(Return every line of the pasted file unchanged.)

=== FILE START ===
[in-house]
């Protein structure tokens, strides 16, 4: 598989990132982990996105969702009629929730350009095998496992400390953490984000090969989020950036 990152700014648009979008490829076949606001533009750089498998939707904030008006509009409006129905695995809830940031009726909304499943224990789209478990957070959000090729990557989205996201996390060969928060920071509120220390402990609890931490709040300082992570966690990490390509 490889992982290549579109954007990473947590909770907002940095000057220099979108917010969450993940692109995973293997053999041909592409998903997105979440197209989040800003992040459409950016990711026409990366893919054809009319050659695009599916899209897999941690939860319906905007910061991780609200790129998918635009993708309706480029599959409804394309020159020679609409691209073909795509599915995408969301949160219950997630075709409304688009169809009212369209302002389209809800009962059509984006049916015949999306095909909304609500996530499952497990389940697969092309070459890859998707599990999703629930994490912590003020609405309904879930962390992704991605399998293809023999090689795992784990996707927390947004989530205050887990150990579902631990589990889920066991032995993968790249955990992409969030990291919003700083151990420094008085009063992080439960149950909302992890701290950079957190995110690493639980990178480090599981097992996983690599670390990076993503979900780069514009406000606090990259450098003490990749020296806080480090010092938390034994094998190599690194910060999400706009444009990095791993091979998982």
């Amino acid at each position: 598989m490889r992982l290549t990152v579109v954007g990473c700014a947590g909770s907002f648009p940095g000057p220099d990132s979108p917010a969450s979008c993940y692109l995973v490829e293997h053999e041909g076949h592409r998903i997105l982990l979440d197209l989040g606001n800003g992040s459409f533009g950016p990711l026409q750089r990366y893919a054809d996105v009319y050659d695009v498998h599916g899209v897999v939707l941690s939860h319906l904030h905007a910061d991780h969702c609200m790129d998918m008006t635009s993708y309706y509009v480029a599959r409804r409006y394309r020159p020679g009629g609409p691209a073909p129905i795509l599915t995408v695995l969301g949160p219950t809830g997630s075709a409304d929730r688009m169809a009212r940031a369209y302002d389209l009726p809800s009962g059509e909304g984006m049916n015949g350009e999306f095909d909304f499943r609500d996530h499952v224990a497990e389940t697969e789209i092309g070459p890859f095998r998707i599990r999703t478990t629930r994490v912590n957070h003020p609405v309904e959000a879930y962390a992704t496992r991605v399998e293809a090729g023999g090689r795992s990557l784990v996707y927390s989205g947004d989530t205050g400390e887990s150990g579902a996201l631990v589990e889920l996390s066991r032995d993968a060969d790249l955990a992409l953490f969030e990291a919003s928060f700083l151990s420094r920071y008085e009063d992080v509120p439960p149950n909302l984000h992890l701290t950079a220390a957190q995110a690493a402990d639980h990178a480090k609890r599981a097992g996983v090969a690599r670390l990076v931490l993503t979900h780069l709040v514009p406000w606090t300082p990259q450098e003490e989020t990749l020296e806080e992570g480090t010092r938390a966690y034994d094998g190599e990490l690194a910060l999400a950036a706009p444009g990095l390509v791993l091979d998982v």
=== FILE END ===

[in-house]
């Protein structure tokens, strides 16, 4: 598989990132982990996105969702009629929730350009095998496992400390953490984000090969989020950036 990152700014648009979008490829076949606001533009750089498998939707904030008006509009409006129905695995809830940031009726909304499943224990789209478990957070959000090729990557989205996201996390060969928060920071509120220390402990609890931490709040300082992570966690990490390509 490889992982290549579109954007990473947590909770907002940095000057220099979108917010969450993940692109995973293997053999041909592409998903997105979440197209989040800003992040459409950016990711026409990366893919054809009319050659695009599916899209897999941690939860319906905007910061991780609200790129998918635009993708309706480029599959409804394309020159020679609409691209073909795509599915995408969301949160219950997630075709409304688009169809009212369209302002389209809800009962059509984006049916015949999306095909909304609500996530499952497990389940697969092309070459890859998707599990999703629930994490912590003020609405309904879930962390992704991605399998293809023999090689795992784990996707927390947004989530205050887990150990579902631990589990889920066991032995993968790249955990992409969030990291919003700083151990420094008085009063992080439960149950909302992890701290950079957190995110690493639980990178480090599981097992996983690599670390990076993503979900780069514009406000606090990259450098003490990749020296806080480090010092938390034994094998190599690194910060999400706009444009990095791993091979998982």
């Amino acid at each position: 598989m490889r992982l290549t990152v579109v954007g990473c700014a947590g909770s907002f648009p940095g000057p220099d990132s979108p917010a969450s979008c993940y692109l995973v490829e293997h053999e041909g076949h592409r998903i997105l982990l979440d197209l989040g606001n800003g992040s459409f533009g950016p990711l026409q750089r990366y893919a054809d996105v009319y050659d695009v498998h599916g899209v897999v939707l941690s939860h319906l904030h905007a910061d991780h969702c609200m790129d998918m008006t635009s993708y309706y509009v480029a599959r409804r409006y394309r020159p020679g009629g609409p691209a073909p129905i795509l599915t995408v695995l969301g949160p219950t809830g997630s075709a409304d929730r688009m169809a009212r940031a369209y302002d389209l009726p809800s009962g059509e909304g984006m049916n015949g350009e999306f095909d909304f499943r609500d996530h499952v224990a497990e389940t697969e789209i092309g070459p890859f095998r998707i599990r999703t478990t629930r994490v912590n957070h003020p609405v309904e959000a879930y962390a992704t496992r991605v399998e293809a090729g023999g090689r795992s990557l784990v996707y927390s989205g947004d989530t205050g400390e887990s150990g579902a996201l631990v589990e889920l996390s066991r032995d993968a060969d790249l955990a992409l953490f969030e990291a919003s928060f700083l151990s420094r920071y008085e009063d992080v509120p439960p149950n909302l984000h992890l701290t950079a220390a957190q995110a690493a402990d639980h990178a480090k609890r599981a097992g996983v090969a690599r670390l990076v931490l993503t979900h780069l709040v514009p406000w606090t300082p990259q450098e003490e989020t990749l020296e806080e992570g480090t010092r938390a966690y034994d094998g190599e990490l690194a910060l999400a950036a706009p444009g990095l390509v791993l091979d998982v």